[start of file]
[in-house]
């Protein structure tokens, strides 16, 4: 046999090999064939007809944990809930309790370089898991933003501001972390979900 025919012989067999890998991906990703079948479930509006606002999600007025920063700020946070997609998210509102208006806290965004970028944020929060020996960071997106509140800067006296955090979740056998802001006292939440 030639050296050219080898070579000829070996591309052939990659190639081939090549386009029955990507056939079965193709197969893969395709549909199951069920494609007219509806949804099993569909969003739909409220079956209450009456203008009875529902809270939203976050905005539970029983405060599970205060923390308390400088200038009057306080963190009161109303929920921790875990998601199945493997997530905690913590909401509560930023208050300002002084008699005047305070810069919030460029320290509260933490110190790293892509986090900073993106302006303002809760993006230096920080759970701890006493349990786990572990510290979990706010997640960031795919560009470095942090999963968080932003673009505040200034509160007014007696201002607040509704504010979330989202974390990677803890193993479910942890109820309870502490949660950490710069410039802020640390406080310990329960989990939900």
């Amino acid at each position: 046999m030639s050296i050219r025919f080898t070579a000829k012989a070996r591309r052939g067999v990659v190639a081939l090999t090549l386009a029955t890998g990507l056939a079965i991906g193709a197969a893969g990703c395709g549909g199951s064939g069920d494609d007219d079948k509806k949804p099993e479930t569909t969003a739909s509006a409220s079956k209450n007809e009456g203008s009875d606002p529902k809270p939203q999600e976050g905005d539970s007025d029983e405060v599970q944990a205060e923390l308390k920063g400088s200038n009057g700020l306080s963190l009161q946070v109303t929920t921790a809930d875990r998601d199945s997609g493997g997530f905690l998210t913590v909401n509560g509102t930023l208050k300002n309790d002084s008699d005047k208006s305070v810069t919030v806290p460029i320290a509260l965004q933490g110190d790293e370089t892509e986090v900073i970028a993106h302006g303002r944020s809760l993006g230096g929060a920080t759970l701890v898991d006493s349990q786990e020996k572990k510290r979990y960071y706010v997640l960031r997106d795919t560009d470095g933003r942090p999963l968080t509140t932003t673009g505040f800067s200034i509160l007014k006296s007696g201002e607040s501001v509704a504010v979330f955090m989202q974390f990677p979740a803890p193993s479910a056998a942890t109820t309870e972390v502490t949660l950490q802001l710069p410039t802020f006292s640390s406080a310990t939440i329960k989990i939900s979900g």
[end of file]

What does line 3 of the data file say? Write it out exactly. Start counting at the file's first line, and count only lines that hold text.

């Amino acid at each position: 046999m030639s050296i050219r025919f080898t070579a000829k012989a070996r591309r052939g067999v990659v190639a081939l090999t090549l386009a029955t890998g990507l056939a079965i991906g193709a197969a893969g990703c395709g549909g199951s064939g069920d494609d007219d079948k509806k949804p099993e479930t569909t969003a739909s509006a409220s079956k209450n007809e009456g203008s009875d606002p529902k809270p939203q999600e976050g905005d539970s007025d029983e405060v599970q944990a205060e923390l308390k920063g400088s200038n009057g700020l306080s963190l009161q946070v109303t929920t921790a809930d875990r998601d199945s997609g493997g997530f905690l998210t913590v909401n509560g509102t930023l208050k300002n309790d002084s008699d005047k208006s305070v810069t919030v806290p460029i320290a509260l965004q933490g110190d790293e370089t892509e986090v900073i970028a993106h302006g303002r944020s809760l993006g230096g929060a920080t759970l701890v898991d006493s349990q786990e020996k572990k510290r979990y960071y706010v997640l960031r997106d795919t560009d470095g933003r942090p999963l968080t509140t932003t673009g505040f800067s200034i509160l007014k006296s007696g201002e607040s501001v509704a504010v979330f955090m989202q974390f990677p979740a803890p193993s479910a056998a942890t109820t309870e972390v502490t949660l950490q802001l710069p410039t802020f006292s640390s406080a310990t939440i329960k989990i939900s979900g």